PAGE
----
Wāwaeʻiole or Staghorn clubmoss
Lycopodiaceae (Club-moss family)
Indigenous to the Hawaiian Islands (all the main islands except Niʻihau and Kahoʻolawe)
The Hawaiian names allude to physical features of a rat, wāwaeʻiole (rat’s foot), huluhulu a ʻiole (hair like a rat’s), and hulu ʻiole (rat’s hair).
Early Hawaiians used the plant medicinally to treat rheumatic patients. They would bathe the affected areas in prepared wāwaeʻiole that had been boiled for three hours.
The generic name Lycopodiella is derived from the Greek lycos, "wolf," and podos "foot," it’s likeness to a wolves foot (referring to the genus Lycopodium), + -ella, a diminutive suffx.
The specific epithet cerna is from the Greek for the colour of bees-wax, waxy-yellow.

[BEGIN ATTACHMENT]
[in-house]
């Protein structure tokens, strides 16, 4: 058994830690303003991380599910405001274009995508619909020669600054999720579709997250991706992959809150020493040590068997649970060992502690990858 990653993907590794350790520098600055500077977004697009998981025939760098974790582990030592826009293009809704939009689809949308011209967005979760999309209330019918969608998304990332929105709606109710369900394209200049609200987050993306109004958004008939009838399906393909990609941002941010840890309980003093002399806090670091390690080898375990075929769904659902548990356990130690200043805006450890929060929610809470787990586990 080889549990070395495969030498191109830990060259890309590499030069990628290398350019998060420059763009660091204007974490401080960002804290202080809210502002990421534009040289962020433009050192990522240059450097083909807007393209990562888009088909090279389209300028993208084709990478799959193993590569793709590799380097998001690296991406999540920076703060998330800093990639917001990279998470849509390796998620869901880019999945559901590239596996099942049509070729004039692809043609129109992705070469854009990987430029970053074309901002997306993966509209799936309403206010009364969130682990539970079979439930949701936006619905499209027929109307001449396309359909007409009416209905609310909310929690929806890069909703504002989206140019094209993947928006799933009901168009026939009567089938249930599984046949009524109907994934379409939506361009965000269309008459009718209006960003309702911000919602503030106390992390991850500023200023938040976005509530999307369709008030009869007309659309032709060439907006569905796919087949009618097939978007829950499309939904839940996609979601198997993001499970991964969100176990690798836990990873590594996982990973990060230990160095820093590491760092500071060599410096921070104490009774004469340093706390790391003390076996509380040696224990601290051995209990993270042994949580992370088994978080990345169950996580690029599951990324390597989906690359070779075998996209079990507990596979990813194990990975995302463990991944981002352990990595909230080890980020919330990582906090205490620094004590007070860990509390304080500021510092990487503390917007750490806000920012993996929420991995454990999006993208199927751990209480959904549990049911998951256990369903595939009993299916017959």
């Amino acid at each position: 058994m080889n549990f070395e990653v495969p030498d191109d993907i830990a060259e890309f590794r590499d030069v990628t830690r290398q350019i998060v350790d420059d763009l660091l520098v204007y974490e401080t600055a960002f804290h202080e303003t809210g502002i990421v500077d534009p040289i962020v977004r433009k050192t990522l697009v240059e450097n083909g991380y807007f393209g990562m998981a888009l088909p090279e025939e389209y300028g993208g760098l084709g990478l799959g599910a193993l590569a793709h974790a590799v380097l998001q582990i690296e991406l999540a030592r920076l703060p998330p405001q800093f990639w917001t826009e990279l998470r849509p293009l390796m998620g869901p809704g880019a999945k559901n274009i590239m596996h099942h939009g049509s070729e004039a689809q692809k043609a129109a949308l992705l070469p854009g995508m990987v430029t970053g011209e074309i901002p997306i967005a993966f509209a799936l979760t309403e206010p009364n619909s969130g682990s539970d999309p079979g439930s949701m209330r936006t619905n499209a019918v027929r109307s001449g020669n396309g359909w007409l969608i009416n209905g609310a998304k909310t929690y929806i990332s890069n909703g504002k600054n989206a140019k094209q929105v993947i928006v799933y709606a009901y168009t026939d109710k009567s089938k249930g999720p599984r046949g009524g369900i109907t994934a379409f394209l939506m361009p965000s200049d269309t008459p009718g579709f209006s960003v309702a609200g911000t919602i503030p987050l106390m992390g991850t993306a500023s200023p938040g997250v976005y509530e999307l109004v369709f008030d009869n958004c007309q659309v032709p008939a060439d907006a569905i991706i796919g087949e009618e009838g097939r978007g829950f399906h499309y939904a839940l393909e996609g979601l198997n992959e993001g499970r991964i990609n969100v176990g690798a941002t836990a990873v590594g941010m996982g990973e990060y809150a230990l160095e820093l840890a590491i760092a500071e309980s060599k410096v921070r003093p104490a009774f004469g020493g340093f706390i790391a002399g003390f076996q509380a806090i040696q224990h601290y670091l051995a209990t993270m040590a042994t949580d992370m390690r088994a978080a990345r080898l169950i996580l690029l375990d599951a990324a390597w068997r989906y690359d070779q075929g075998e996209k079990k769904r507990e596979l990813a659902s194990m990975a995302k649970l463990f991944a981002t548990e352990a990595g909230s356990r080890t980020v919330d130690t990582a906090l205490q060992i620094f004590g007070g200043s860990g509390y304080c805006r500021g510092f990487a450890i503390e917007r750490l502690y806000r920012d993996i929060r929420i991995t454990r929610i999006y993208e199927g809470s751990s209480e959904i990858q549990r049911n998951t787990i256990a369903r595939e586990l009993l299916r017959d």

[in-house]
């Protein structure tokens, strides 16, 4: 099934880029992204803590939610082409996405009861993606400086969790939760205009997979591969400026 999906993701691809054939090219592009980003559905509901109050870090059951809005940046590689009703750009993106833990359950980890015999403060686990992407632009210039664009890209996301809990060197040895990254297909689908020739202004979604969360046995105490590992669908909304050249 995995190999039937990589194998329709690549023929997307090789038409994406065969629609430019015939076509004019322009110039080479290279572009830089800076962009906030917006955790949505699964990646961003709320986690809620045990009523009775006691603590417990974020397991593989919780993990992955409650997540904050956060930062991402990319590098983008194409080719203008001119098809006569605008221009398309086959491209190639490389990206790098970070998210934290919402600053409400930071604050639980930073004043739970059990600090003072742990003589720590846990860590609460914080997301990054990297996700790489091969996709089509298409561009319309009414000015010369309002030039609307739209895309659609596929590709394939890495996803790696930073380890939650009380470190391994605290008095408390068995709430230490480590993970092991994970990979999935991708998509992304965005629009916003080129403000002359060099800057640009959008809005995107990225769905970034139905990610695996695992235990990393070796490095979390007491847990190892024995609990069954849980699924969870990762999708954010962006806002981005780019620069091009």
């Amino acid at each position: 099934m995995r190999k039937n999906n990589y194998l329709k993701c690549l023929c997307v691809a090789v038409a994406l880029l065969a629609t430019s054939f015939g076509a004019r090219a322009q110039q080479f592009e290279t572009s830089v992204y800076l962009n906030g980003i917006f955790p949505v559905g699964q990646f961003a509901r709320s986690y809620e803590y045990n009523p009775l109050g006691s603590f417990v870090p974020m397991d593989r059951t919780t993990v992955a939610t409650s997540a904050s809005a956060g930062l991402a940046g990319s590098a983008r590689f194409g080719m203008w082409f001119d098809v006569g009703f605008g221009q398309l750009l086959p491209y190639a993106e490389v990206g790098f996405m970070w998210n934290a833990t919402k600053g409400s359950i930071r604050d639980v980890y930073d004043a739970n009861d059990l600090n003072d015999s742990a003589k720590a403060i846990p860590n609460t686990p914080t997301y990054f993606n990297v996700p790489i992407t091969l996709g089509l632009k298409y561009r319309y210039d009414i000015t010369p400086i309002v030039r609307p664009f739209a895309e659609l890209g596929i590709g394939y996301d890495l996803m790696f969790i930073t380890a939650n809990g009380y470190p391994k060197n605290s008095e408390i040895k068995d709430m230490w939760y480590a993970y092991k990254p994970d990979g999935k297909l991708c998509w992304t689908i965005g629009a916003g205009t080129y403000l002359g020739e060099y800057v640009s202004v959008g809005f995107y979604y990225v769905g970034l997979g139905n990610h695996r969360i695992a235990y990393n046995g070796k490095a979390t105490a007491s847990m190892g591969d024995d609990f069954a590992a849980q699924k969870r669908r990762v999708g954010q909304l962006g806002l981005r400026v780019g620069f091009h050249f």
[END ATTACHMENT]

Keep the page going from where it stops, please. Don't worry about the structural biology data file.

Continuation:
Tagged: , taxonomy:binomial=Lycopodiella cernua , Lycopodiella cernua , Lycopodiella , cernua , wāwaeʻiole , rat’s foot , huluhulu a ʻiole , hair like a rat’s , hulu ʻiole , rat’s hair , rat , Lycopodiaceae , Hawaiian Islands , Mt. Kaʻala, Oʻahu , Hawaii , Mt. Kaʻala , Oʻahu , plant , fern , Staghorn clubmoss , Clubmoss , taxonomy:binomial=Lycopodium cernuaSome local news is curated - Original might have been posted at a different date/ time! Click the source link for details.